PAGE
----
4 Amazing Jam Recipes

| Comments
Share on FacebookPin on PinterestTweet about this on TwitterEmail this to someoneBuffer this page

This summer I decided that it was time to mash up fresh summer berries and finally learn to can my own delicious jams!


I had always told myself that canning would be really hard work. I would get burnt with sticky syrups and it would take days to clean the sugar off of my floors (I’m really messy when I cook).  And what happened if I didn’t seal the cans correctly? What if my jam downright tasted like dirt?


Lies, I tell you. All lies!

I was inspired to take the plunge after purchasing the book The Homemade Pantry, by Alana Chernila. I had been reading wonderful reviews about this book for quite a while, and when I was walking around Powell’s looking at a few gardening books, there it was. One flip thru the first few pages and I knew it was coming home with me.

The canning instructions in this book are thorough and make the whole process much less scary. I started off using Alana’s strawberry jam recipe, and tweaked it a tiny bit by adding a little vanilla to the berries. She does a really nice job of explaining the entire process in a very friendly way, and after re-reading the canning section about five times, I told myself to go for it.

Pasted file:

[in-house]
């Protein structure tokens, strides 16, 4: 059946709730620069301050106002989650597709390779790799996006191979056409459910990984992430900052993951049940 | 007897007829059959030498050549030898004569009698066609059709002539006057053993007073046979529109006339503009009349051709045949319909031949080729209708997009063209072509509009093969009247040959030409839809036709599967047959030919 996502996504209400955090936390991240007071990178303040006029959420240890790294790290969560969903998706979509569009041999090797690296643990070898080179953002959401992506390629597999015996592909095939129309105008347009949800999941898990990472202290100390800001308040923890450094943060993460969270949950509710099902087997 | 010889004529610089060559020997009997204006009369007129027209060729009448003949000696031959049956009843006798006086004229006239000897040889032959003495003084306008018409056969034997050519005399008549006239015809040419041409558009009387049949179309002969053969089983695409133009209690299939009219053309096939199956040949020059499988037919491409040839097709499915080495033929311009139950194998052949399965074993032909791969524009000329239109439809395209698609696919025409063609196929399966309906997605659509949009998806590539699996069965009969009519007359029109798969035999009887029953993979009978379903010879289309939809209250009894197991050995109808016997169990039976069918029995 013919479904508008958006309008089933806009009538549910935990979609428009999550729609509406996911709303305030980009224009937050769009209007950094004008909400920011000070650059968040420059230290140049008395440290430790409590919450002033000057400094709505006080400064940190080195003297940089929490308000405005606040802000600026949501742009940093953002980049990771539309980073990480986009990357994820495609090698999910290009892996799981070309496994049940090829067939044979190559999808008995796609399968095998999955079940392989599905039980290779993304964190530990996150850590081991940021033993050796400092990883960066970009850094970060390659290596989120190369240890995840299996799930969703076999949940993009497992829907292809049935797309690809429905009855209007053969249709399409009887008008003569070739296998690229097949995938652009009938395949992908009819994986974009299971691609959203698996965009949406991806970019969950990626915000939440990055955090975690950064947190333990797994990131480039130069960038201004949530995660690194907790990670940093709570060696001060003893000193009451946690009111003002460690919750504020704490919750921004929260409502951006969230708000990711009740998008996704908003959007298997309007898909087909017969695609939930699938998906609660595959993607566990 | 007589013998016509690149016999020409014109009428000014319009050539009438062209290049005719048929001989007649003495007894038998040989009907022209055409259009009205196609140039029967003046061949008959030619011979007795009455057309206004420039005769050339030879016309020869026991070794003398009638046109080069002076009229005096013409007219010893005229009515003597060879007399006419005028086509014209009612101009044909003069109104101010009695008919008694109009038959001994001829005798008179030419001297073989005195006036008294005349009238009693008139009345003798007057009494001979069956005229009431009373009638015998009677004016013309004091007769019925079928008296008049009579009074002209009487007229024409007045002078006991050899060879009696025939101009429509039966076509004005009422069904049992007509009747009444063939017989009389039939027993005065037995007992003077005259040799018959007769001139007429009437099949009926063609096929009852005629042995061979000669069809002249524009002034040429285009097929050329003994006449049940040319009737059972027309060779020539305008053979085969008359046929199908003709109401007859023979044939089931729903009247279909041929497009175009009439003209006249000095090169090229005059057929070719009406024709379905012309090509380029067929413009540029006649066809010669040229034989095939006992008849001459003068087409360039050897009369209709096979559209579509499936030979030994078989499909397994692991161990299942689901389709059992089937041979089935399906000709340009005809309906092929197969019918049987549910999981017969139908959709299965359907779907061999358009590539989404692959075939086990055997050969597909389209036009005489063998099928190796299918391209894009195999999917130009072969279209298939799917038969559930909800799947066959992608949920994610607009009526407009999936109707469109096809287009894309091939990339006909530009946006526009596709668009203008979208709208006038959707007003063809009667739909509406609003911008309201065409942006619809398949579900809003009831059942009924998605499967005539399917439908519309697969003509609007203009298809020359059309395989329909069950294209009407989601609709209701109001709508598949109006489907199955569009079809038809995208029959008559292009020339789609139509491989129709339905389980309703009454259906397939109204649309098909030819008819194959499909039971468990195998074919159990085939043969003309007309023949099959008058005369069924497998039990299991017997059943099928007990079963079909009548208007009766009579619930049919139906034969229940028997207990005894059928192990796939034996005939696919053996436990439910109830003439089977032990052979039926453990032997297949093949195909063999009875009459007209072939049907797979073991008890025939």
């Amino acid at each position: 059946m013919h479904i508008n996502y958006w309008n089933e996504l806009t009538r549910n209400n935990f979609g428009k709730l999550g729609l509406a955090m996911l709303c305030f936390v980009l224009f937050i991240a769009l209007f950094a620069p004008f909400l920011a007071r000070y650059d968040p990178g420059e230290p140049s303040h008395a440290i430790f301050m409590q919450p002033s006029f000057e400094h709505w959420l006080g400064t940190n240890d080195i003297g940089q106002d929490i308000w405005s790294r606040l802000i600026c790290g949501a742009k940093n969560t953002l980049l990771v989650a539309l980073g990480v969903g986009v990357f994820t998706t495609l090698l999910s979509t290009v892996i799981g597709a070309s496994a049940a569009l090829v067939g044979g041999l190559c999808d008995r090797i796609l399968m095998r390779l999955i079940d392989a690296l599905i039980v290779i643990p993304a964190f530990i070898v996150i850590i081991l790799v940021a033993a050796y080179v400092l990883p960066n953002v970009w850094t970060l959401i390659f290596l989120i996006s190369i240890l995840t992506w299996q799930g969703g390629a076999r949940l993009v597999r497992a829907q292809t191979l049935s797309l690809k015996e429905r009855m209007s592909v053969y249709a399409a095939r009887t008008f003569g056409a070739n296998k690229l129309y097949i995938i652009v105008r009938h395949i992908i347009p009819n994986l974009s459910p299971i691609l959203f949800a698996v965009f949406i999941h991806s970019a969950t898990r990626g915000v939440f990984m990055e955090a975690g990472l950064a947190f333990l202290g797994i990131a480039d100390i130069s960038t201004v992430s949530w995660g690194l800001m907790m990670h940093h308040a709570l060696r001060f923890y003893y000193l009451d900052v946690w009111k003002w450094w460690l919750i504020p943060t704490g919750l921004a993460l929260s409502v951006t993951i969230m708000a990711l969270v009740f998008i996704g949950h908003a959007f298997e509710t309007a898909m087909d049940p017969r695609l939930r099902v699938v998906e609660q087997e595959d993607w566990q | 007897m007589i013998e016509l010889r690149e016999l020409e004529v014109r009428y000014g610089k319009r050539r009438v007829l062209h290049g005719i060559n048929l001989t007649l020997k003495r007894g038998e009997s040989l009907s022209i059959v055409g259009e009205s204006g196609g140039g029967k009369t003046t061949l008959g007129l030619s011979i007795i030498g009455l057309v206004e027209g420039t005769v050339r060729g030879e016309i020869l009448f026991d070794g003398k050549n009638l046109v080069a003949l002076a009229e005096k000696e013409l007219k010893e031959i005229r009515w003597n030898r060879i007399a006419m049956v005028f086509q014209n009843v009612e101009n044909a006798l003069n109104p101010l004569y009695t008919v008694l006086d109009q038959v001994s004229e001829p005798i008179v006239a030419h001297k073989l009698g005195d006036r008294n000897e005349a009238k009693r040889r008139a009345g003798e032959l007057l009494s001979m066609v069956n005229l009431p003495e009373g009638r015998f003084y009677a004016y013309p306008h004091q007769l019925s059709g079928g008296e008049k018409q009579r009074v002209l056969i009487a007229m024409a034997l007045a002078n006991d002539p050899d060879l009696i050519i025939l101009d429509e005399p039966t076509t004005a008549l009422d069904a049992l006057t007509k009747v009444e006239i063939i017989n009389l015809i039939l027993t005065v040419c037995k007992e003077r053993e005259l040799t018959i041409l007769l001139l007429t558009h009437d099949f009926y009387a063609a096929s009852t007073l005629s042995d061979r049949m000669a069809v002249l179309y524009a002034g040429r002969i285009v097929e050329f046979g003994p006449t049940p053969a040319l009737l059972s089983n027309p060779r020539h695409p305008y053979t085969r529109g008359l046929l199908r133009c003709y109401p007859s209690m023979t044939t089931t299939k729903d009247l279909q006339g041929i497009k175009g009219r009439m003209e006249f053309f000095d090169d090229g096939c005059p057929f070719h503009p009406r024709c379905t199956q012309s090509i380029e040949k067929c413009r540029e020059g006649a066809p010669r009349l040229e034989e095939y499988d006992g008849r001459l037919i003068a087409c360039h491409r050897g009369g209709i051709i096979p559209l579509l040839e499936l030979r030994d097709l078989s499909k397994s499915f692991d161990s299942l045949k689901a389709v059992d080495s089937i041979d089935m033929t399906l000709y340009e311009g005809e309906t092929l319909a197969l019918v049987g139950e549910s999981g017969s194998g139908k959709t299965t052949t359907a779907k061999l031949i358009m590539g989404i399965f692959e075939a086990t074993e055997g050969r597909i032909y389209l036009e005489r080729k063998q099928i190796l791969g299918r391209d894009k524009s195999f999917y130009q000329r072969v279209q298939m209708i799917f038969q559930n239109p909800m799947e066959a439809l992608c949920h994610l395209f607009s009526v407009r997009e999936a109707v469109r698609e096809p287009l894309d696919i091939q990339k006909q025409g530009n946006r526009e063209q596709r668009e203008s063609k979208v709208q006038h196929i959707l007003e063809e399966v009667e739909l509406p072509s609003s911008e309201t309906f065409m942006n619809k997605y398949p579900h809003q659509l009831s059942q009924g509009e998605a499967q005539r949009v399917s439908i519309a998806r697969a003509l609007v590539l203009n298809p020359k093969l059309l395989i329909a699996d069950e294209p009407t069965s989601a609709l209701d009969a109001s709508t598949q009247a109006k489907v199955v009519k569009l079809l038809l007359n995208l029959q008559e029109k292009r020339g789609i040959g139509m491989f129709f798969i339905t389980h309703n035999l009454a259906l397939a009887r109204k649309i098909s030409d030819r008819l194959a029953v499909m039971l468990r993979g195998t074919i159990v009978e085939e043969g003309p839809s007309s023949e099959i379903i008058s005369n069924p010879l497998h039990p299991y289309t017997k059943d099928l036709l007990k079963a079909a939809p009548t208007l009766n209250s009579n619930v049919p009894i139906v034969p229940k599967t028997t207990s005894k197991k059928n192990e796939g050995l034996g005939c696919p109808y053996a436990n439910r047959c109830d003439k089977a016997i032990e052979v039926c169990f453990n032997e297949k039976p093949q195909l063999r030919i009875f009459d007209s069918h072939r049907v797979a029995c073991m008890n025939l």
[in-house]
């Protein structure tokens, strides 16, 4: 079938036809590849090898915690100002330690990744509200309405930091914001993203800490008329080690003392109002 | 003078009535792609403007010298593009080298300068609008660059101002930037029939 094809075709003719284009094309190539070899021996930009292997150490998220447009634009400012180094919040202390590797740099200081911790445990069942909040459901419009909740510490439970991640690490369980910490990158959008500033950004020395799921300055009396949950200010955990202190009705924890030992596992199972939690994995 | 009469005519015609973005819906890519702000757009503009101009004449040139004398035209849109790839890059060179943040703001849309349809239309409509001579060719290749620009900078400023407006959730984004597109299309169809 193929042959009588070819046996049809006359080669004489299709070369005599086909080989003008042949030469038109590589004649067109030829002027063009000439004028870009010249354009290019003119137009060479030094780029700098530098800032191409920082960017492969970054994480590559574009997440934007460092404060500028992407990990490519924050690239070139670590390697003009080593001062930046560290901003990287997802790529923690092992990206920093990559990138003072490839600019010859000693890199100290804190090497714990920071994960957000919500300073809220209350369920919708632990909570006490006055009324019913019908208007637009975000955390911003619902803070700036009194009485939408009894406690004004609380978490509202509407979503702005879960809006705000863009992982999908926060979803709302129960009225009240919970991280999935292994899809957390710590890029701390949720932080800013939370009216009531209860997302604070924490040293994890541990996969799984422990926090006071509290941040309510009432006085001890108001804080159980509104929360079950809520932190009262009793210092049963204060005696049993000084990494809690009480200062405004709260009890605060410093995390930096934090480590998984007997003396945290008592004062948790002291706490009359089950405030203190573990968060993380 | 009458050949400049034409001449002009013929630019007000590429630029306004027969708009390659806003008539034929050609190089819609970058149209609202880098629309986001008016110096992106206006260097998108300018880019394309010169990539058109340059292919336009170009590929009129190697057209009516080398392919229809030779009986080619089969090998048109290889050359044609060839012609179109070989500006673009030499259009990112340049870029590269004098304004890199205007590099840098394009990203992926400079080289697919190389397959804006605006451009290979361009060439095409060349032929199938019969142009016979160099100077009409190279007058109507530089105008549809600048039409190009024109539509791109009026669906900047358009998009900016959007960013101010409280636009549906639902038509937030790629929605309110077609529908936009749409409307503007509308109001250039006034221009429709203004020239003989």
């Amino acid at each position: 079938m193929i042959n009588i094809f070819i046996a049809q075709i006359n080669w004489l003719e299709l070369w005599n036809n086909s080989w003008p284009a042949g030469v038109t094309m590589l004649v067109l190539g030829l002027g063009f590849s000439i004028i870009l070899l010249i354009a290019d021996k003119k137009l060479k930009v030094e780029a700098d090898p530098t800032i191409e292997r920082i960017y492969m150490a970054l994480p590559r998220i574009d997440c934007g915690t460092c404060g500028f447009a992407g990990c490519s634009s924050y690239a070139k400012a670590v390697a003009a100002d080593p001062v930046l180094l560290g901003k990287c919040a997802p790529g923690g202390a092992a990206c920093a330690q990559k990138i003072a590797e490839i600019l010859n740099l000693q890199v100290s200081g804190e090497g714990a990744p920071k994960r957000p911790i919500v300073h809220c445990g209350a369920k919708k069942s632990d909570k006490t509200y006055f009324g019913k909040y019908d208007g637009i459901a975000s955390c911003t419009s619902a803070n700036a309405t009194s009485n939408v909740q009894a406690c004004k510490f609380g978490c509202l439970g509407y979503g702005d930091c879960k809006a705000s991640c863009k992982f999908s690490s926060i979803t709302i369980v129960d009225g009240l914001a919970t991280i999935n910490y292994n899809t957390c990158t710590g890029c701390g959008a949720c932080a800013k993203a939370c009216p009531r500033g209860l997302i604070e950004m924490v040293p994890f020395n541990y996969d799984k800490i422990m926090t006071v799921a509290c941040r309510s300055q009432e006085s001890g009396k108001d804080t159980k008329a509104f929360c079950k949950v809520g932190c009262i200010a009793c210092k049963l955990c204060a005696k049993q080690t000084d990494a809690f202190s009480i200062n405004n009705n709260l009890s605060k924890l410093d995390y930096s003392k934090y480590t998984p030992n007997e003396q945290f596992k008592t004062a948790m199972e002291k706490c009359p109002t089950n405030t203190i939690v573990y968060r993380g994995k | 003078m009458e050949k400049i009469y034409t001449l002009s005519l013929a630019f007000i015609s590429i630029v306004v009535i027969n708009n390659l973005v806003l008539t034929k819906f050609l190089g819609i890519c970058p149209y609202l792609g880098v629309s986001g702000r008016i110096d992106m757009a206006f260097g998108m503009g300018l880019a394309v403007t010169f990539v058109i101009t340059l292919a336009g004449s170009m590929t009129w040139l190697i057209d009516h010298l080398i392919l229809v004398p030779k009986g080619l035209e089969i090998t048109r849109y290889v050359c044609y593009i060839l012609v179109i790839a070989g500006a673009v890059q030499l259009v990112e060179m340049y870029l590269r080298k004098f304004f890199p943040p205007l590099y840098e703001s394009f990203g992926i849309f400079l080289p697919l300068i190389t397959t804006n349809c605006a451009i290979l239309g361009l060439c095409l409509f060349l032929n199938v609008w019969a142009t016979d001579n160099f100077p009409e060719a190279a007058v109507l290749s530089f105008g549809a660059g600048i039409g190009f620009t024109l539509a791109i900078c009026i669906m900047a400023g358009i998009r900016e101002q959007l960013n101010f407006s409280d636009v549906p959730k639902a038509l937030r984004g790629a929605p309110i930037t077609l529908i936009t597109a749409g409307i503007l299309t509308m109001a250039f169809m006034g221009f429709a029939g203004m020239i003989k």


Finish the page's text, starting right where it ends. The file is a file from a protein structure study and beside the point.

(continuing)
I waiting for something terrible to happen as I watched the jars in the stock pot. Surely one was going to burst and I would be covered in lava hot jam at any moment (yet my face was still hovering over the jars- reeeeally smart). I was nervous during my whole first batch, but as soon as I started to hear the jars *ping* and let me know they were sealed, I was elated! I held a celebratory kitchen dance party right there and then.

Since then I’ve gone on to make another 6 batches of jam. The strawberries that I used were all purchased at the farmer’s market, but the other fruit was…eh… stolen?

Let me explain. A house a few doors down from us is abandoned and about to be demolished. It has a good-sized garden in the open yard near an alley that has been ignored for at least as long as we’ve lived here. Last year I watched all of the raspberries and rhubarb go bad because no one was interested in them, and I couldn’t do that again. When we heard that the house was going to be dozed, and the garden would go with it, we hopped down there with a few large bowls, a wheelbarrow and a shovel.